And I bet you those people would be shocked that you’re thinking of them right now, right? They’d probably say, “Me, no, I struggle too much with my faith” or “I’m not good enough” or “well behaved enough” or, you fill in the blank. And yet, they are people whose faith we look up to. That’s really the message behind our reading for today. Our author’s topic is faith, and what she does is give a laundry list of names from throughout the Hebrew scriptures, and just so you know, the list doesn’t end with our selection but continues on. We didn’t even read half of it!

But if you know anything about any of these Bible characters then you know that these people were anything but perfect, but rather were people who made mistakes, who sometimes made horrible decisions, who would laugh at the idea of being included in a list of faithful people in Holy Scripture. Well, you know Sarah would laugh! Did you see what I did there? Sorry, Bible nerd joke.

Anyway, this list is not meant to cast judgment on your faith, it’s not meant to show you how your faith is lacking, instead it’s more like the author is saying, “Look at these jokers! If God can honor their faith, faults and all, then your faith is just fine the way it is, and you can do wonders with it too!” The whole point of this section of the letter about faith is to relieve your stress about faith not add to it, to relieve your tension about faith. Faith is not about how well-behaved you are, or how much you pray or read your Bible, it’s not about how much you do for others or how much you sacrifice. In fact, it’s not about you at all! And that’s where our author lands in this section on faith—that it’s not about us when it comes to faith, it’s all about Jesus.

True to form, reason number five of what makes Jesus so amazing for our author, is Jesus’ faithfulness. Not our faith in Jesus, but rather, Jesus’ faithfulness—Jesus’ faithfulness to God’s will, to God’s creation, to us. Because here’s the cold hard truth, if faith could really be measured, and God was somehow keeping track of it and running the numbers on a regular basis, whew!, we’d be in a world of hurt at the end of the day. But faith doesn’t have to be that hard.

Our author and Jesus have been trying to tell us that there’s no need for any of that. There’s no need to compete against each other. There’s no need to worry about our faith. There’s no need to feel like we have to achieve something with our faith in order to do what God is calling us to do. Jesus has got this faith business all taken care of which is why our author compels us to, “fix our eyes on Jesus, faith’s pioneer, and perfecter.”

So, we’re done, that’s it. Now, to come full circle; five Sundays ago I mentioned that one of the reasons why our author wrote this letter was to help a group of Christians fight the apathy that had crept into their community. And the best way to fight that apathy was to help them remember why they fell in love with Jesus in the first place. And so, she gives them reason after reason, hoping that one or more of them will stick and jar them out of that apathy.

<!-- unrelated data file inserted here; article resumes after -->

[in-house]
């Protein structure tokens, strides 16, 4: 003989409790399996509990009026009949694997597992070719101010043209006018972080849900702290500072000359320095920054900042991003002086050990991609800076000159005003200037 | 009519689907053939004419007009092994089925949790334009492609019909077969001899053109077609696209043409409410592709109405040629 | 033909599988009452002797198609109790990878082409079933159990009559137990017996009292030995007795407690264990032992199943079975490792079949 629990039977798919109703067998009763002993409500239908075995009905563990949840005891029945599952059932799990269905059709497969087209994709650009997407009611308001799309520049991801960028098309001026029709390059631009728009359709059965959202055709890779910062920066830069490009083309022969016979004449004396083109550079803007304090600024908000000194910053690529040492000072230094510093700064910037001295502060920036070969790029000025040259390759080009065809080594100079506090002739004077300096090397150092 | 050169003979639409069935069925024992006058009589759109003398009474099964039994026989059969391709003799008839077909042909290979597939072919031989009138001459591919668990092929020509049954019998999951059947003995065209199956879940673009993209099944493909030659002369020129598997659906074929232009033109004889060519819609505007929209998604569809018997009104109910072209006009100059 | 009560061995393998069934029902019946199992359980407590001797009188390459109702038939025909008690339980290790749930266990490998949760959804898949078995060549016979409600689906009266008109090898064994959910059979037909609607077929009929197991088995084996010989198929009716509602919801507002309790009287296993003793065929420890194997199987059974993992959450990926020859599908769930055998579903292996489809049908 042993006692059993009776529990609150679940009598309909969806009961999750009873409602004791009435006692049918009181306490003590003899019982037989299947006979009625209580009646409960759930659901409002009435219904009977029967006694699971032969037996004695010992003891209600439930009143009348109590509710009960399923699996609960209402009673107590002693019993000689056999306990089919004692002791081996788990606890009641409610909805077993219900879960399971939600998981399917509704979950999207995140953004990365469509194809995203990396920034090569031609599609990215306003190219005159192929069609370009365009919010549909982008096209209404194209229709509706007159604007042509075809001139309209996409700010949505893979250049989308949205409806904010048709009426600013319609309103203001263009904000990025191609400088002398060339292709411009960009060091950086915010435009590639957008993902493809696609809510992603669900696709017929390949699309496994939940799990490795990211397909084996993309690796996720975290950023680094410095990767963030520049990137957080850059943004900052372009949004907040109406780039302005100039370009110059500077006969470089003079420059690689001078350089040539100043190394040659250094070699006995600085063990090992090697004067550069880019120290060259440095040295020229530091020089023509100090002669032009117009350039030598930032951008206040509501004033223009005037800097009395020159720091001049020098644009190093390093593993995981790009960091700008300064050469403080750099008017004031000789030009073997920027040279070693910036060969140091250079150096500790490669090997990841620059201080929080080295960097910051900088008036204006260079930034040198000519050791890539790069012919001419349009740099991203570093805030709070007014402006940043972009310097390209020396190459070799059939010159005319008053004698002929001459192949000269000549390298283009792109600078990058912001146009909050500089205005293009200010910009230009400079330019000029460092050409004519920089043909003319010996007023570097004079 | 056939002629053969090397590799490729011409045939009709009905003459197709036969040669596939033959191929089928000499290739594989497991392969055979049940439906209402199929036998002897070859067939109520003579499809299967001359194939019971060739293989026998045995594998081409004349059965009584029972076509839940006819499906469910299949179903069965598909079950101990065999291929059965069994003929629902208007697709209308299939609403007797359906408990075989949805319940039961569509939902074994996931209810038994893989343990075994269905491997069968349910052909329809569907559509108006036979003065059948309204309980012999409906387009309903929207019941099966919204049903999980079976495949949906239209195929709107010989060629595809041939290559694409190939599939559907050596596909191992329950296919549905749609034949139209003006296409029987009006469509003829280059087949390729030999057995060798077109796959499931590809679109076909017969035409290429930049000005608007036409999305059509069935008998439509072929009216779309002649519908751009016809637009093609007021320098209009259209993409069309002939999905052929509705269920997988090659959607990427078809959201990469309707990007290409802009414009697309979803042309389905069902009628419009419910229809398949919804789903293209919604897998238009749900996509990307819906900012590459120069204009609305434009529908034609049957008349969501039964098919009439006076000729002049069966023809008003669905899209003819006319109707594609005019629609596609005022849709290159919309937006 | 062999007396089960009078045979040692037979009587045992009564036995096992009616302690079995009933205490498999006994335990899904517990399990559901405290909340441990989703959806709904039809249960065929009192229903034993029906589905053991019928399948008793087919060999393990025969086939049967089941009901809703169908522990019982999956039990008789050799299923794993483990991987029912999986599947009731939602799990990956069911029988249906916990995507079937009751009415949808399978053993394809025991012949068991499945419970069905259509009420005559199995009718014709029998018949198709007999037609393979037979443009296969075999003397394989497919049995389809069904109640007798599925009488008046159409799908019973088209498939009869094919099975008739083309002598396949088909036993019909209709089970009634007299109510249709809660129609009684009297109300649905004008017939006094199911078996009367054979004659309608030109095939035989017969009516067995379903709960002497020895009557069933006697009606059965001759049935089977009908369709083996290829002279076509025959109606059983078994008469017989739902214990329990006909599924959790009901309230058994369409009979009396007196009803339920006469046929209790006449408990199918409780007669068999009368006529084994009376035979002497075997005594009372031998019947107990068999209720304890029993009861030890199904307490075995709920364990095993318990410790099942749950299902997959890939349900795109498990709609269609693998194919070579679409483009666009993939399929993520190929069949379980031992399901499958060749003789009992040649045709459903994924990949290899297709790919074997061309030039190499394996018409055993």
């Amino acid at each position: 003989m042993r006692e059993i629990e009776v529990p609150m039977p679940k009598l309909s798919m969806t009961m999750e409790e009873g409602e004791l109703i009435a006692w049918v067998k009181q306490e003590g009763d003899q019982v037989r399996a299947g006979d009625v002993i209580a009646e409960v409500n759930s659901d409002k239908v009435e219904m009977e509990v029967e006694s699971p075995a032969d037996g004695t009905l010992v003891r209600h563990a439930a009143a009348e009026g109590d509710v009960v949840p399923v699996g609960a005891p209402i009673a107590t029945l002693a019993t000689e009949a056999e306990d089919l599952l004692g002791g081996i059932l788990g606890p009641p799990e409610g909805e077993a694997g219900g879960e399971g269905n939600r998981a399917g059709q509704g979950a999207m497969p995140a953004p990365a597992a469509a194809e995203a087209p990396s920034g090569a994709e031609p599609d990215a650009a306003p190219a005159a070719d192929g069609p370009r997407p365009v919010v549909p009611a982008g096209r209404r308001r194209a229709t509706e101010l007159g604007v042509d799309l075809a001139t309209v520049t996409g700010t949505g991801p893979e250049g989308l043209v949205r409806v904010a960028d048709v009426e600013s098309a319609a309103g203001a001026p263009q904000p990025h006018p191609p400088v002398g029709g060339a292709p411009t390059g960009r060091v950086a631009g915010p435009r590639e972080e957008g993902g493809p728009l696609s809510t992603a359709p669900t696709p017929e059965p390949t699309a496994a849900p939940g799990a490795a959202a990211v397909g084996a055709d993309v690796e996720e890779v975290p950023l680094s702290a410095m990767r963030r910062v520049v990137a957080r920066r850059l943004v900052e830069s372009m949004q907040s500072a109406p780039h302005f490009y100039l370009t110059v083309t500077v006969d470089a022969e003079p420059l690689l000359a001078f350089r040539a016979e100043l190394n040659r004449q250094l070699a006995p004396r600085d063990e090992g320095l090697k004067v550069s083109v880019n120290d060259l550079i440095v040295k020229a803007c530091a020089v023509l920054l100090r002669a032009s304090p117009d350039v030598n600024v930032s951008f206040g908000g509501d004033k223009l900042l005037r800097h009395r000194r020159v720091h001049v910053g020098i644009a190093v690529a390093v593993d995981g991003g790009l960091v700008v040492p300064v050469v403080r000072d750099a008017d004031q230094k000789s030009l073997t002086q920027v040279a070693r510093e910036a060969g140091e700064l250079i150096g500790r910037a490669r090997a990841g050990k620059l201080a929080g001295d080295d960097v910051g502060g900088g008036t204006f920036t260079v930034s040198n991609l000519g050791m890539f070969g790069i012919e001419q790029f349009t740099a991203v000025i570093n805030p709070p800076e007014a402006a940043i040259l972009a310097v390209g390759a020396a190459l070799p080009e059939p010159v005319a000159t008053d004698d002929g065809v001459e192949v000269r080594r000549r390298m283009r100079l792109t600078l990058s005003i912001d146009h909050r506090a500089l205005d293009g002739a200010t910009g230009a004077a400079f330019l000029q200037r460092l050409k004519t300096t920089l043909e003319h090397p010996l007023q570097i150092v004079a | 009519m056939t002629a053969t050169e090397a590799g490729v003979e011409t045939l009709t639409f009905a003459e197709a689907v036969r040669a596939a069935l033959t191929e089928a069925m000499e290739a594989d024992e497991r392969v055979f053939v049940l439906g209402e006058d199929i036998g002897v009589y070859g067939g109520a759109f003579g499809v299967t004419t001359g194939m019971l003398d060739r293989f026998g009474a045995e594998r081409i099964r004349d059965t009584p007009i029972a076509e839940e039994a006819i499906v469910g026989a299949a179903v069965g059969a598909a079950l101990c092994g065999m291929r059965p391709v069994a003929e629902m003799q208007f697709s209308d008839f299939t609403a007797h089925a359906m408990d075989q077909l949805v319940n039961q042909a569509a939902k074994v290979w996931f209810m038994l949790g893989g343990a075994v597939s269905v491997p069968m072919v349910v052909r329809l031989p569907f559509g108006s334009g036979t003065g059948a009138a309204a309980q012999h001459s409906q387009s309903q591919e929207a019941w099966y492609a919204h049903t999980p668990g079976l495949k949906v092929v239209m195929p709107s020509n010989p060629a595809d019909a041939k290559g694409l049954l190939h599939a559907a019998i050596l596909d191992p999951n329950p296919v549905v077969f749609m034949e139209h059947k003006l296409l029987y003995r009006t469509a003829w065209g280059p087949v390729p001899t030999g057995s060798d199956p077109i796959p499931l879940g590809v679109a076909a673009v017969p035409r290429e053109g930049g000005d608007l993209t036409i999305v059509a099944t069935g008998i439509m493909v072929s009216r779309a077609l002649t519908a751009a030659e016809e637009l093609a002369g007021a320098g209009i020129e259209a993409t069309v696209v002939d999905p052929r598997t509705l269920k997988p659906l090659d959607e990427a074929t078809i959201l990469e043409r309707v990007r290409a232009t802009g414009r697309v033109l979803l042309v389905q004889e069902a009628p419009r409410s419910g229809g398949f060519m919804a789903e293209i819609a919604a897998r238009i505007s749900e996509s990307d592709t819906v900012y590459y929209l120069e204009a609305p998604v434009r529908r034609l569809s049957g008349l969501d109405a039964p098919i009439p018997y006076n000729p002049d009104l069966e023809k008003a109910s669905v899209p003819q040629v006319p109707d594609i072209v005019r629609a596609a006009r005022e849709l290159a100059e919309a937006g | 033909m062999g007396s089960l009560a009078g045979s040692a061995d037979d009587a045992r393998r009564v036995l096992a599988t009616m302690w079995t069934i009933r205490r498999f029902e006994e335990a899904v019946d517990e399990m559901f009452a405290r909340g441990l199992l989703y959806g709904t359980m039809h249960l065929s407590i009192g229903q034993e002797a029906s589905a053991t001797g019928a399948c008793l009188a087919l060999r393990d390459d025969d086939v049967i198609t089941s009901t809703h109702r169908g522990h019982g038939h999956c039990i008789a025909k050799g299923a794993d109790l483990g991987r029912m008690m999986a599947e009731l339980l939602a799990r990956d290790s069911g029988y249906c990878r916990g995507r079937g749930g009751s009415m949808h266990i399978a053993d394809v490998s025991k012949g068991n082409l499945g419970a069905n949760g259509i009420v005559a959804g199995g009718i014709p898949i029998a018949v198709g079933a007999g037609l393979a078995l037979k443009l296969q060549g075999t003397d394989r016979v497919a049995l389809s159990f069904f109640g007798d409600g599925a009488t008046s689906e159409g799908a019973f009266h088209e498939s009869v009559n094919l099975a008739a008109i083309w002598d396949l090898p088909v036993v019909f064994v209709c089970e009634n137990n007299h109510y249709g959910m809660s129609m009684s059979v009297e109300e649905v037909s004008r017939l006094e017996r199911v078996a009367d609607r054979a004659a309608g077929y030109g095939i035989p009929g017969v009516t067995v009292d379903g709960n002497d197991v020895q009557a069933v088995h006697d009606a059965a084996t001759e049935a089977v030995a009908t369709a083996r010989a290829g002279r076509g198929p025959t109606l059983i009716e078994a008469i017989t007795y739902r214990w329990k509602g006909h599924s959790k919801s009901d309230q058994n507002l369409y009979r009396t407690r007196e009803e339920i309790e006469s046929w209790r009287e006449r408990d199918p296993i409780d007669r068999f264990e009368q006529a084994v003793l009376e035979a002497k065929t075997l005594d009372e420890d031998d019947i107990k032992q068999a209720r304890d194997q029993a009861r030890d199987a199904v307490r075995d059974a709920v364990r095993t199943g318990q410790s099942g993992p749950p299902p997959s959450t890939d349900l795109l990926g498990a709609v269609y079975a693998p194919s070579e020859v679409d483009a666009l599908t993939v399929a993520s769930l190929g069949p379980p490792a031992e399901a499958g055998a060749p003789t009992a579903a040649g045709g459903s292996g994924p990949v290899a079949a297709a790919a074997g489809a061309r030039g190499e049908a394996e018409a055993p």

Personally, for me, this letter basically sums up why I’m still a Christian, why I haven’t given up on this faith business. God knows my patience has been tried over the years. But at the end of the day, if we can remind ourselves, or allow ourselves to be reminded, of why we fell in love with Jesus in the first place, we too can fight apathy whenever it raises its ugly head. Thanks be to Jesus. Amen.

Jesus is Key

Inspired by Hebrews 9:1-14

One of my family’s favorite movie genres is adventure movies, and one of our favorite subgenres of adventure movies is any movie involving a treasure hunt of some kind. Movies like National Treasure and Indiana Jones are two that come to mind. We love the history behind the stories, the crazy adventures, treasure maps, and the joy in trying to figure out the mystery before the characters do. And the fact that my family likes these movies also tells me that I’ve done something right as a parent.

I remember getting a text years ago from one of my daughters as I was leaving work that said, “Hey dad, when you get home do you want to start the Indiana Jones movies with us?” I almost cried! I don’t know who I was more proud of, them, or me! Anyway, if you read today’s passage from Hebrews with the Indiana Jones theme song in your head, it sounds an awful lot like a treasure room, what with lampstands and chests and gold altars and a wooded staff that miraculously budded! Not to mention this secret hidden room at the center of the temple called the “holy of holies!” So mysterious!

It has all the makings of a treasure hunt movie! And in fact, one of these items did just that, the chest, also known as the Ark of the Covenant, was the basis for the first Indiana Jones movie. So, I couldn’t help but read this passage and think of it as a treasure hunt! Only this treasure hunt was for possibly the greatest treasure the world has ever sought after, God’s love and acceptance.

Since the earliest days of civilization, even before we began our infatuation with material wealth, back when we first dreamed of the existence of a god, we immediately dreamed of how we could earn that god’s favor. In general, we humans have always thought of ourselves as the greatest of all of God’s creations but in spite of our overinflated egos, we have always imagined that we had to earn or somehow acquire God’s love and acceptance, that God wouldn’t just give that away, that somehow a transaction had to occur to get it.